This is not about weight lifting vs running. Anand is already running and I suggested him to add some weight training to gain some lean mass, as his BF level (19%) is a little high, possibly due to the lack of muscle mass.
For the record, I run - or bike - at least twice per week.
More likely is that the OP just isn't doing enough. Running 25 miles a week is enough to bring about significant benefits in health and fitness along with moderate weight control benefits. 25 miles a month is just a waste. Going up from 1-2x per week to 3-4x makes a huge difference.
Most likely is that it's a dietary issue. While living in Asia, I knew many, many non-exercising people at healthy weight levels just because they didn't overeat like Americans tend to. The OP probably doesn't eat like them.
- I am not against running, but I consider weight lifting a necessary addition to it.
- I am not talking about lowering body fat or aesthetics. I am talking about health. A lower body fat is healthier up to a point. Single digit body fat level is just an unhealthy as a 30% body fat level.
- In the same sense, this is not about how much calories muscles burn as this is irrelevant to health. My point is about the role muscle has in maintaining homeostasis in our metabolism.
- My point is/was to help Anand: My sweet spot for body fat level is 13-14%. This is where I feel and perform the best. Anand is at 19% and I believe it is because lack of lean mass; that´s why I recommended him some weight lifting.
>Anand is at 19% and I believe it is because lack of lean mass; that´s why I recommended him some weight lifting.
My point was that this belief doesn't make sense. Some people who lift and have a lot of muscle mass are lean, but many others aren't. A billion people who don't body-build are leaner than the OP. An objective observation of people (or even countries of people) who are or aren't fat doesn't generate very convincing evidence for the theory that people are fat "because of a lack of lean mass". It's because of their diets.
On the contrary it tends to be exactly those groups most interested in weight training who are the fattest— e.g. Americans and, to a lesser extent, Anglophones in general.
1. Take an equal amount of fat vs muscle: which will burn more calories? Muscle, obviously.
2. People who bench 500lbs are not that common, and those that are are probably power-lifters, not body-builders. There's a big difference. Power-lifters are more apt to gain 'dirty weight' (meaning fat included with the muscle) to help them drive ever-higher PRs.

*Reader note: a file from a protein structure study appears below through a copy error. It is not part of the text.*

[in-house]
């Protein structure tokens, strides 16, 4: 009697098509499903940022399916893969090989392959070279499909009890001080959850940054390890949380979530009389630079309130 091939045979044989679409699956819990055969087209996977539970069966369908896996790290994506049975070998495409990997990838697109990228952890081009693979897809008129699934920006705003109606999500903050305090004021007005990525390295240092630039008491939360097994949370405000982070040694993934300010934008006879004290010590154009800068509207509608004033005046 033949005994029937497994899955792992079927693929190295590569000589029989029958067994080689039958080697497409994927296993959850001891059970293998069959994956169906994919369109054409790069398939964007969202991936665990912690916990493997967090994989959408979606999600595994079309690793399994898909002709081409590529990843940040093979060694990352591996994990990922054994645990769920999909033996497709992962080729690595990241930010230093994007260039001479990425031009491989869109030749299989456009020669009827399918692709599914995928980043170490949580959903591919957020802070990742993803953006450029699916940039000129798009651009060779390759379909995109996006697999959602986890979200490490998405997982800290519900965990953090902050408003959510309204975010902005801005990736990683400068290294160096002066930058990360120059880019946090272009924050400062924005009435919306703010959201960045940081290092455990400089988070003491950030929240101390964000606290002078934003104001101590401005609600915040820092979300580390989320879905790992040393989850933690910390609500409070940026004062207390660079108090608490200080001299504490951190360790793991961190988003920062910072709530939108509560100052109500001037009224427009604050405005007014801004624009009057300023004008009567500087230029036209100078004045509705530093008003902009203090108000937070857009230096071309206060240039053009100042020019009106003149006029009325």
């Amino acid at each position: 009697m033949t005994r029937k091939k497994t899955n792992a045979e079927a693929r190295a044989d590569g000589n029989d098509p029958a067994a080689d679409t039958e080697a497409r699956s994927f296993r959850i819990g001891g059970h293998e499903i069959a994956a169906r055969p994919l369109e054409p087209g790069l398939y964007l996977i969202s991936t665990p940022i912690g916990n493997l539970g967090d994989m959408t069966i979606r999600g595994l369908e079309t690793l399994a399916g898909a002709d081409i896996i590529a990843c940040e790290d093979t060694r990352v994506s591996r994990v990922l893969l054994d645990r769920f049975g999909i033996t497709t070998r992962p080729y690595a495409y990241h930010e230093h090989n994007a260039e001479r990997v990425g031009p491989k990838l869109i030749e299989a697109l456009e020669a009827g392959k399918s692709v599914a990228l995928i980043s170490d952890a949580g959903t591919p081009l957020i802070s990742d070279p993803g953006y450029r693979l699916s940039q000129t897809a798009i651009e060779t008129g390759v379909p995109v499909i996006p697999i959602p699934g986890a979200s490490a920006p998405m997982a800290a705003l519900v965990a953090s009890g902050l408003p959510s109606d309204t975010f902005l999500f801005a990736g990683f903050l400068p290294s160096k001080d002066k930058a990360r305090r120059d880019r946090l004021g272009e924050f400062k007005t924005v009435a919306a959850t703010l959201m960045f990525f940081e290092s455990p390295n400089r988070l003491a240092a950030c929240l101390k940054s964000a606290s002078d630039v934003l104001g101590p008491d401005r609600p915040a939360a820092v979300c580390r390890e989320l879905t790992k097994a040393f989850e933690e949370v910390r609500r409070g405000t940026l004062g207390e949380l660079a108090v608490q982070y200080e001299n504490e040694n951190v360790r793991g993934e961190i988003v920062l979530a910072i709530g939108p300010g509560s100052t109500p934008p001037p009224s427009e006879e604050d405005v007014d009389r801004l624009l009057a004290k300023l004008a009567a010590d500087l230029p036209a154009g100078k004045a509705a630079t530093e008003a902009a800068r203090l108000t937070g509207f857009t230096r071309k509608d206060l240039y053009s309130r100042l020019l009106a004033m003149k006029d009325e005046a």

What I was saying was that merely building muscle doesn't do much in terms of cutting down body fat. Muscle burns calories, but people with more muscle also tend to eat more calories. This is even true of people who have extraordinary quantities of muscle.
Cardio, on the other hand, only works that way up to a point. People who do a bit of running also tend to compensate by eating more. However, after a certain level of volume, cardio starts to suppress the appetite to about what's needed to maintain the workload. This is probably why I've never seen anyone, including myself, manage to keep the weight on after getting over about 70 miles/week (about the level of an ambitious high school cross-country runner).
So say you're kinda frail at age 25, and everyone agrees you lose about half your muscle mass by age 75. Half of frail at 75 might be a very big problem. If you want to be healthy at age 75, in contrast to merely being alive, that would have certain implications for your goals at age 25, or 50, or 70 or whatever.
Or the TLDR is many (not all) of the health benefits of weight training show up later in life not in your youth.
Superficially, I never broke any bones in my 20s or 30s so weight training might be seen as a waste of time, but the "real" benefit of weight training is I'm much less likely to break a hip at 75. Better balance, better coordination, more muscle mass so I have to risk less, denser bones, stronger ligaments... Aside from not having a broken hip at 75, just in day to day life I'm likely to feel a heck of a lot better.
I genuinely wonder though what to do of it. I can't seem to see what people do with all this data; what does one get from knowing how many steps, run, calories, subway stops and hours of sleep were accounted for in a day, every day.